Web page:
Before anyone criticizes me for exaggerating the importance of this story based on the fact that it is only one organization that is making this statement, let me make two important points.

First, ASH is not just some fly-by-night operation. It is truly a very prominent national organization that has been at the forefront of the tobacco control movement for decades. The fact that ASH has publicly taken this position is extremely important and cannot be overemphasized.

Second, even if ASH's views do not represent the views of most anti-smoking groups, that doesn't matter at all if those other groups do not come out and publicly reject ASH's agenda. Since ASH has now spoken, its agenda has become the de-facto national anti-smoking agenda. It will remain so until and unless other anti-smoking groups come out and publicly reject it.

I doubt that will happen because, as I have learned, the anti-smoking movement is a McCarthyistic movement where groupthink dominates, dissent is not allowed, and no groups have the courage to publicly challenge other groups and risk being viewed as "traitors" to the cause.

It is all black and white in this movement. If you oppose a tobacco control policy, you will be painted as anti-anti-tobacco. You will be framed as being an enemy of tobacco control. You might as well apply for a job at a tobacco company. You'll be accused of working for the industry anyway. Why not at least reap some financial benefit from it?

Before closing, it is interesting to note that Senator Oropeza vehemently argues against government intervention into the private home to protect kids from secondhand smoke exposure, yet she is perfectly comfortable intervening into private cars to protect kids from a far less important source of tobacco smoke exposure.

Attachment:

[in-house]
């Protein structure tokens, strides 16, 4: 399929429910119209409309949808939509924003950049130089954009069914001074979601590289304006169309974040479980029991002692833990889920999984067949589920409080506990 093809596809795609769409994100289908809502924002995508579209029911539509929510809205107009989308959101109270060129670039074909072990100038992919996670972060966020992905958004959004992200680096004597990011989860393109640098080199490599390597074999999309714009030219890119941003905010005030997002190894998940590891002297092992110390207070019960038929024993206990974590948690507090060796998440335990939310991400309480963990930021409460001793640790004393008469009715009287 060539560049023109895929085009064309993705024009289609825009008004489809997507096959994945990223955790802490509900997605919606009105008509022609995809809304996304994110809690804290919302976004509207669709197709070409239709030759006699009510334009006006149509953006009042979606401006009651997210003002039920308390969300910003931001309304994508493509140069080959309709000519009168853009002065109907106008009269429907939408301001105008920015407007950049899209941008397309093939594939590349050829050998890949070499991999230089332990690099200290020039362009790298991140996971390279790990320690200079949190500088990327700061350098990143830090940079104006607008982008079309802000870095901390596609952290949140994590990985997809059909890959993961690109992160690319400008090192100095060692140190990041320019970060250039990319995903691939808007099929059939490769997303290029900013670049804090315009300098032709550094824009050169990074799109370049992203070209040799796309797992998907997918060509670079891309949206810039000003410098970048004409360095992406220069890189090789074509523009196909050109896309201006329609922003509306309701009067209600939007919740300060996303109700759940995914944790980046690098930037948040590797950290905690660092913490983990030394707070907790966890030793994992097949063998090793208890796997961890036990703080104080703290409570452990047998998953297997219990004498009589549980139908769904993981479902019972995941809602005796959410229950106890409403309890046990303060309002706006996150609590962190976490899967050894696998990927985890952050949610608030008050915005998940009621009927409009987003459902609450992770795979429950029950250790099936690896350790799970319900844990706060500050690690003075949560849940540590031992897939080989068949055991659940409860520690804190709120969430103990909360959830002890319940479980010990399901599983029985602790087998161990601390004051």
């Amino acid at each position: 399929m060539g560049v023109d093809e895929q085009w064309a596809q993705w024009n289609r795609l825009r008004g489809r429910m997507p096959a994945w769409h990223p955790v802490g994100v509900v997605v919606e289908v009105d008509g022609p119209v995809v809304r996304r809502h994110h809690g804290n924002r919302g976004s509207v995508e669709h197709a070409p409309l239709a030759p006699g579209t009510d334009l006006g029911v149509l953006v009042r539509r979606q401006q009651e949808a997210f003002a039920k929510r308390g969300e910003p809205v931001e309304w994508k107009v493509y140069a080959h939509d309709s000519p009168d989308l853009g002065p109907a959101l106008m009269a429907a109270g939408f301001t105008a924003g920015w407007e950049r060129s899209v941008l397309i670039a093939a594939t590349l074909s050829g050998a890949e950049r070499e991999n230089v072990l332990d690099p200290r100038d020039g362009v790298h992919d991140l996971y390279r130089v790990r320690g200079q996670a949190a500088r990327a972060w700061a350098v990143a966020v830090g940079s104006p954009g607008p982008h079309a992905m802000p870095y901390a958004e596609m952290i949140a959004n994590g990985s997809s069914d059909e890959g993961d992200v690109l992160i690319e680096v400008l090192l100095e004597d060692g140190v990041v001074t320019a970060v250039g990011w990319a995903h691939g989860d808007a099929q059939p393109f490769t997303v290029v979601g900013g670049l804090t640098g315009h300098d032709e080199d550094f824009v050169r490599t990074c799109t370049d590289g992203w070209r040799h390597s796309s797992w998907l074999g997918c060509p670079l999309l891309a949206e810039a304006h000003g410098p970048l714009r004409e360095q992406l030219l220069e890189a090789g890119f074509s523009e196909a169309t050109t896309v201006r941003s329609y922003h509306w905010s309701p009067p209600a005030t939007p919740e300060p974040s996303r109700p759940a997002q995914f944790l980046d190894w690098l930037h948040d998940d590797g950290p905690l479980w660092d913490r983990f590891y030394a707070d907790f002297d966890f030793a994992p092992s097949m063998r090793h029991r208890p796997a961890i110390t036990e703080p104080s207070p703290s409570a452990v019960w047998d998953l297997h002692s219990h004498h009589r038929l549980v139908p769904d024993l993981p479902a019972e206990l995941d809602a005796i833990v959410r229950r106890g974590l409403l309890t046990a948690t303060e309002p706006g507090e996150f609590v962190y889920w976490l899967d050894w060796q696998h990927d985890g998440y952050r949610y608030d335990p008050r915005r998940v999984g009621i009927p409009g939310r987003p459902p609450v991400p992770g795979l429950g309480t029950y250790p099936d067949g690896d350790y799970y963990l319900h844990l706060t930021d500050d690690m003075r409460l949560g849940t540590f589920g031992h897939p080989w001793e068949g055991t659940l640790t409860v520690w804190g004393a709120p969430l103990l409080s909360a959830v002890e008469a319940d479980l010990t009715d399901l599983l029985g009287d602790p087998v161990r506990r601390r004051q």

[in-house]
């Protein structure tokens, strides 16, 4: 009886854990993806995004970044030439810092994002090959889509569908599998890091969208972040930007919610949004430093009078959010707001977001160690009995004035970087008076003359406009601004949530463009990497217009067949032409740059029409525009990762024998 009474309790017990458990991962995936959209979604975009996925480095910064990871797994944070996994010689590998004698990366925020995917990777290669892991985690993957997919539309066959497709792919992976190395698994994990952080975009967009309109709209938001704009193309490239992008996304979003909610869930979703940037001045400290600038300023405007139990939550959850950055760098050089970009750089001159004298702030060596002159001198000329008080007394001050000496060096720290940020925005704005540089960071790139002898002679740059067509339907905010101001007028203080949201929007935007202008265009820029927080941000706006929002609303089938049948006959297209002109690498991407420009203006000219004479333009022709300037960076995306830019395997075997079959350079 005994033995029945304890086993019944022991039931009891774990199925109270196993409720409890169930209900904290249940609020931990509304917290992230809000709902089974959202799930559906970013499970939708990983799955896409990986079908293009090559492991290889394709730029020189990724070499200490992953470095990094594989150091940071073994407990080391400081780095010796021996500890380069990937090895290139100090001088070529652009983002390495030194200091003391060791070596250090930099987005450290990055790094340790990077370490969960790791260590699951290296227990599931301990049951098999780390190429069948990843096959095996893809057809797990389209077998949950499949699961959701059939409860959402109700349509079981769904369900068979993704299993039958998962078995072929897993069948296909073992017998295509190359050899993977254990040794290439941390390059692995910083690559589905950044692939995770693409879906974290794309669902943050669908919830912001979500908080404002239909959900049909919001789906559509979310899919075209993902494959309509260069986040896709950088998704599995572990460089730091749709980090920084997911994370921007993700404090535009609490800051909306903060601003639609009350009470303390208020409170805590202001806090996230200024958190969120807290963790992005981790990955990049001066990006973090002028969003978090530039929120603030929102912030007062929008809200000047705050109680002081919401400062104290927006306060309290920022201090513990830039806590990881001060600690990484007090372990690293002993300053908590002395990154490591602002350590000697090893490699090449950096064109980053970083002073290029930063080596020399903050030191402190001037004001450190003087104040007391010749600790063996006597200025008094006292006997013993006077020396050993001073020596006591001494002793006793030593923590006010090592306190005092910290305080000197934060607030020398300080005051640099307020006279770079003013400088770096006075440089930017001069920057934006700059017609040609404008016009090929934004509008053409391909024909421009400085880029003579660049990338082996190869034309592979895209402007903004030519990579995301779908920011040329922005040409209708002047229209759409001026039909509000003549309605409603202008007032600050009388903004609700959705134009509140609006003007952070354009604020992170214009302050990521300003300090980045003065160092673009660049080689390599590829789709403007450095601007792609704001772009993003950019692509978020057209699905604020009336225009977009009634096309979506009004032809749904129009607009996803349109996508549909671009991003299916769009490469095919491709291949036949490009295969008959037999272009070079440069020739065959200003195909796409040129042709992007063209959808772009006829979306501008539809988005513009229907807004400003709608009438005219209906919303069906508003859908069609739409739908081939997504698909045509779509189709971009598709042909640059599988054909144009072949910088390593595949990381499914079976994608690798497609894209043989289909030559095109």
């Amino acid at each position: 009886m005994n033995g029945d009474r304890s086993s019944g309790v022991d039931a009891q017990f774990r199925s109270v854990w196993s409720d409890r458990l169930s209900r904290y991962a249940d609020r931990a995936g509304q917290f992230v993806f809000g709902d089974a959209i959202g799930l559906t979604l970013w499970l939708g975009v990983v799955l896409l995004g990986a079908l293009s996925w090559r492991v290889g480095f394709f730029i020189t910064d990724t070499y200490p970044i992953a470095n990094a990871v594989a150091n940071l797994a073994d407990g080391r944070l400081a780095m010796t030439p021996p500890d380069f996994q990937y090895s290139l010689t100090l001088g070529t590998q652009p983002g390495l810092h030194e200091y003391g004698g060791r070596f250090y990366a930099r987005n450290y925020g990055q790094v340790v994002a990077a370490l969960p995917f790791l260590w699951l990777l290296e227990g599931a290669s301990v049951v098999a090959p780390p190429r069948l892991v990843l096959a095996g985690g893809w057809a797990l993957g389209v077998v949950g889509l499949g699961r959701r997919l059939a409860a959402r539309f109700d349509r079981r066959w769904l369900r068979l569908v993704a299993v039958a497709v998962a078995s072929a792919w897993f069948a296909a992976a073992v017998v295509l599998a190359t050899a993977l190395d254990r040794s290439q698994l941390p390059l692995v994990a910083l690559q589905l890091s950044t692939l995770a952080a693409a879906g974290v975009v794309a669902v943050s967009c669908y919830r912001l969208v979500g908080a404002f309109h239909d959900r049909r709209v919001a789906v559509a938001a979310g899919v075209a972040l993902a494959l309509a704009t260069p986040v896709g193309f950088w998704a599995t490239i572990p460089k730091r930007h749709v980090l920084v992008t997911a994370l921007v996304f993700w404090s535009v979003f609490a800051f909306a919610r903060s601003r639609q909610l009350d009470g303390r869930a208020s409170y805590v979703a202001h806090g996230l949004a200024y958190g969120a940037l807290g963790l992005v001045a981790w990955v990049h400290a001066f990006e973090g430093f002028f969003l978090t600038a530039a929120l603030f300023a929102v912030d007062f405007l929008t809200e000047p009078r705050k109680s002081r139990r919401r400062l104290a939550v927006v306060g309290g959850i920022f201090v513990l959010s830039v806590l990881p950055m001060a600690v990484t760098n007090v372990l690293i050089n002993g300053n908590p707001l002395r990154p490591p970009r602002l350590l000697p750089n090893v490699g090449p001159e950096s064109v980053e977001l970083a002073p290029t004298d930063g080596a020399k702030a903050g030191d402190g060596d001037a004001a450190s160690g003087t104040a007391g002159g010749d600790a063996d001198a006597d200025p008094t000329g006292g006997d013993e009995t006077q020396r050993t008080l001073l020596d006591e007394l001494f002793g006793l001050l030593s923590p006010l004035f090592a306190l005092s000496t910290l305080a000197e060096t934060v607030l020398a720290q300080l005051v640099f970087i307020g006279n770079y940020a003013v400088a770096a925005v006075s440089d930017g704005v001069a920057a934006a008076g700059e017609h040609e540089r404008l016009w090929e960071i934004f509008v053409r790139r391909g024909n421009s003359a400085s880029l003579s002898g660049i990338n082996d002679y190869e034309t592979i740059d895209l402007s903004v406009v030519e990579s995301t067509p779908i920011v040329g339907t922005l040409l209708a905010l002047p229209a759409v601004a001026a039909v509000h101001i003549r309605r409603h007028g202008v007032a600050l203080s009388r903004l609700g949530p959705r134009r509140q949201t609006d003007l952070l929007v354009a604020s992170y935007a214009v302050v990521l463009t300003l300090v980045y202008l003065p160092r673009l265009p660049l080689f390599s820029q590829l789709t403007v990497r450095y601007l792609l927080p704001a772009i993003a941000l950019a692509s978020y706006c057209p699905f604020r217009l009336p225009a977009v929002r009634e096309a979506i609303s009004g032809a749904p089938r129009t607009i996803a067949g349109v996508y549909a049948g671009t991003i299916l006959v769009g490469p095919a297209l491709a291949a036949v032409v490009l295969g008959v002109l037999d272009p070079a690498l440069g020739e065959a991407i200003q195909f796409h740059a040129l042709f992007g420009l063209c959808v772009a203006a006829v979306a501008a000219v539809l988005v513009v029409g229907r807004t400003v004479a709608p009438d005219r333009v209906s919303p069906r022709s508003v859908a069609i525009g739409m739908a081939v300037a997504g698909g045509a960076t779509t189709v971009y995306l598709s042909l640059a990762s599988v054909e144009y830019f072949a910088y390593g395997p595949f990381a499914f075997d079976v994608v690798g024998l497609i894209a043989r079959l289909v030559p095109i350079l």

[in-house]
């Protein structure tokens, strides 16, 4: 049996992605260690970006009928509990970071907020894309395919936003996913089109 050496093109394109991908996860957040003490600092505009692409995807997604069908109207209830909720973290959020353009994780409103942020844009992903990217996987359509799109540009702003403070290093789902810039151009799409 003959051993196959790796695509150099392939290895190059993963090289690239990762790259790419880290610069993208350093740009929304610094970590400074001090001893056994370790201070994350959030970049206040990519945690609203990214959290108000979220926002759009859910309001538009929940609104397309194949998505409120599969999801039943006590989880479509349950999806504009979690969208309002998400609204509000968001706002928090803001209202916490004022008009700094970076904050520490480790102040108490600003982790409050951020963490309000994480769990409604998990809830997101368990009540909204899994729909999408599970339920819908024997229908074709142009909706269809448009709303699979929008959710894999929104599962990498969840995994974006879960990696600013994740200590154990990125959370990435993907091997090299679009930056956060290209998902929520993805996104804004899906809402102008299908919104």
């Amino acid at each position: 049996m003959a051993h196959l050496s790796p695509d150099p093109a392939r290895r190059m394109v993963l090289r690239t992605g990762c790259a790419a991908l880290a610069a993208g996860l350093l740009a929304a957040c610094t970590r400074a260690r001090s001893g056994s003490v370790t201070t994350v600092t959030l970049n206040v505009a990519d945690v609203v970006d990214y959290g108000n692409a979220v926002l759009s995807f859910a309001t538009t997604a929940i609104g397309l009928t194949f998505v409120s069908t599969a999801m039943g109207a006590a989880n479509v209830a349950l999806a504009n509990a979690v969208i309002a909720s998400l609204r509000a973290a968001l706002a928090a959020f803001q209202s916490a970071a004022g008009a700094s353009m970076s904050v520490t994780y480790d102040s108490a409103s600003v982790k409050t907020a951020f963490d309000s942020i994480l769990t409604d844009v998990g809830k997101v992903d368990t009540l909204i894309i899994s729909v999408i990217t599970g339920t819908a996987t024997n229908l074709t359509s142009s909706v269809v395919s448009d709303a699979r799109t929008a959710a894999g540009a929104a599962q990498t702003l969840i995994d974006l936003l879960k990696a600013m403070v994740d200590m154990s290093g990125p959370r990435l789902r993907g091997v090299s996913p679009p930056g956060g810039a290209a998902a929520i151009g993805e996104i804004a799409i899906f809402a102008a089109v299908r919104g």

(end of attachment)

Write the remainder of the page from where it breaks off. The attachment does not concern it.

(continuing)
This position is blatantly inconsistent. I just don't see the difference between intervening in a private car and in a private home. If the legislature is justified in telling parents that they cannot expose their kids to a small increase in health risk in their own cars, then why can't the legislature tell those same parents that they can't expose their kids to an even greater increase in health risk in their homes? It just doesn't follow. It just doesn't make sense.

As Jacob Sullum suggests, the real issue here appears to be that the supporters of car smoking bans are not ultimately concerned about the health effects of secondhand smoke exposure. What they are really troubled by is the thought of seeing parents smoking in a car with children present. As long as the parents restrict their smoking to the home, and out of the sight of car smoking ban proponents, then there is no problem. Even though the health effects of that behavior are far more serious a public health threat than those of smoking in a car.

For a detailed listing of commentaries related to the anti-smoking movement going too far, please see this web page at the web site of the Center for Public Accountability in Tobacco Control.